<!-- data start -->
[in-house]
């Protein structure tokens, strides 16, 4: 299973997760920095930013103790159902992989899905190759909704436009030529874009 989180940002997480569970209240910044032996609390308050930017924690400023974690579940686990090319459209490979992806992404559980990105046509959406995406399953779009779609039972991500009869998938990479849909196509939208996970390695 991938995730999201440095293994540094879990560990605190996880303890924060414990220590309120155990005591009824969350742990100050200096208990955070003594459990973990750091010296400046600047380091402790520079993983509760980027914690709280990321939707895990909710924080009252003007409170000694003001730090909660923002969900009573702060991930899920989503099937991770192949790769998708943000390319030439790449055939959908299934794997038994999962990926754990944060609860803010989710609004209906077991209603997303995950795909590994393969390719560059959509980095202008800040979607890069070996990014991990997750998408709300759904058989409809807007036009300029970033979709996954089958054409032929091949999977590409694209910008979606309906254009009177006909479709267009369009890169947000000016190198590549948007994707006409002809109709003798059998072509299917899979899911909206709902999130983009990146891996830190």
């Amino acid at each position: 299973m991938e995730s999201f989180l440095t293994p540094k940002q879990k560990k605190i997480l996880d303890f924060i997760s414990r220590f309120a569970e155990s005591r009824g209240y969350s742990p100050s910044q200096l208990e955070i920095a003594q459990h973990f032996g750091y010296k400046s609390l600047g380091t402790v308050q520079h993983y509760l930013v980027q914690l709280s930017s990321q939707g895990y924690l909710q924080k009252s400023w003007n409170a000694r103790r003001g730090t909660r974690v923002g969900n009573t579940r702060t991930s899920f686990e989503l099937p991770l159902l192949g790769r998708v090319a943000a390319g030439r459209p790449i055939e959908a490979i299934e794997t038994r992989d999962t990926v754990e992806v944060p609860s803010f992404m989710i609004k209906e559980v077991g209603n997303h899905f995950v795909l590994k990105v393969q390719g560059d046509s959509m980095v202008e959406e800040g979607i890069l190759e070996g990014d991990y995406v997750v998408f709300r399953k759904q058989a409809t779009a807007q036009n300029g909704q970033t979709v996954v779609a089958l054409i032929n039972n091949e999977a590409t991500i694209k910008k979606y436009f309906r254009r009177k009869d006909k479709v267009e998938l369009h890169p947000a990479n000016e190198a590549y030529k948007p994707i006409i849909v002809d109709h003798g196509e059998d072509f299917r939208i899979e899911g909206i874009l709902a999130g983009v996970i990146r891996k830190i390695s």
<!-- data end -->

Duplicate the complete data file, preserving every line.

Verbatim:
[in-house]
């Protein structure tokens, strides 16, 4: 299973997760920095930013103790159902992989899905190759909704436009030529874009 989180940002997480569970209240910044032996609390308050930017924690400023974690579940686990090319459209490979992806992404559980990105046509959406995406399953779009779609039972991500009869998938990479849909196509939208996970390695 991938995730999201440095293994540094879990560990605190996880303890924060414990220590309120155990005591009824969350742990100050200096208990955070003594459990973990750091010296400046600047380091402790520079993983509760980027914690709280990321939707895990909710924080009252003007409170000694003001730090909660923002969900009573702060991930899920989503099937991770192949790769998708943000390319030439790449055939959908299934794997038994999962990926754990944060609860803010989710609004209906077991209603997303995950795909590994393969390719560059959509980095202008800040979607890069070996990014991990997750998408709300759904058989409809807007036009300029970033979709996954089958054409032929091949999977590409694209910008979606309906254009009177006909479709267009369009890169947000000016190198590549948007994707006409002809109709003798059998072509299917899979899911909206709902999130983009990146891996830190």
């Amino acid at each position: 299973m991938e995730s999201f989180l440095t293994p540094k940002q879990k560990k605190i997480l996880d303890f924060i997760s414990r220590f309120a569970e155990s005591r009824g209240y969350s742990p100050s910044q200096l208990e955070i920095a003594q459990h973990f032996g750091y010296k400046s609390l600047g380091t402790v308050q520079h993983y509760l930013v980027q914690l709280s930017s990321q939707g895990y924690l909710q924080k009252s400023w003007n409170a000694r103790r003001g730090t909660r974690v923002g969900n009573t579940r702060t991930s899920f686990e989503l099937p991770l159902l192949g790769r998708v090319a943000a390319g030439r459209p790449i055939e959908a490979i299934e794997t038994r992989d999962t990926v754990e992806v944060p609860s803010f992404m989710i609004k209906e559980v077991g209603n997303h899905f995950v795909l590994k990105v393969q390719g560059d046509s959509m980095v202008e959406e800040g979607i890069l190759e070996g990014d991990y995406v997750v998408f709300r399953k759904q058989a409809t779009a807007q036009n300029g909704q970033t979709v996954v779609a089958l054409i032929n039972n091949e999977a590409t991500i694209k910008k979606y436009f309906r254009r009177k009869d006909k479709v267009e998938l369009h890169p947000a990479n000016e190198a590549y030529k948007p994707i006409i849909v002809d109709h003798g196509e059998d072509f299917r939208i899979e899911g909206i874009l709902a999130g983009v996970i990146r891996k830190i390695s």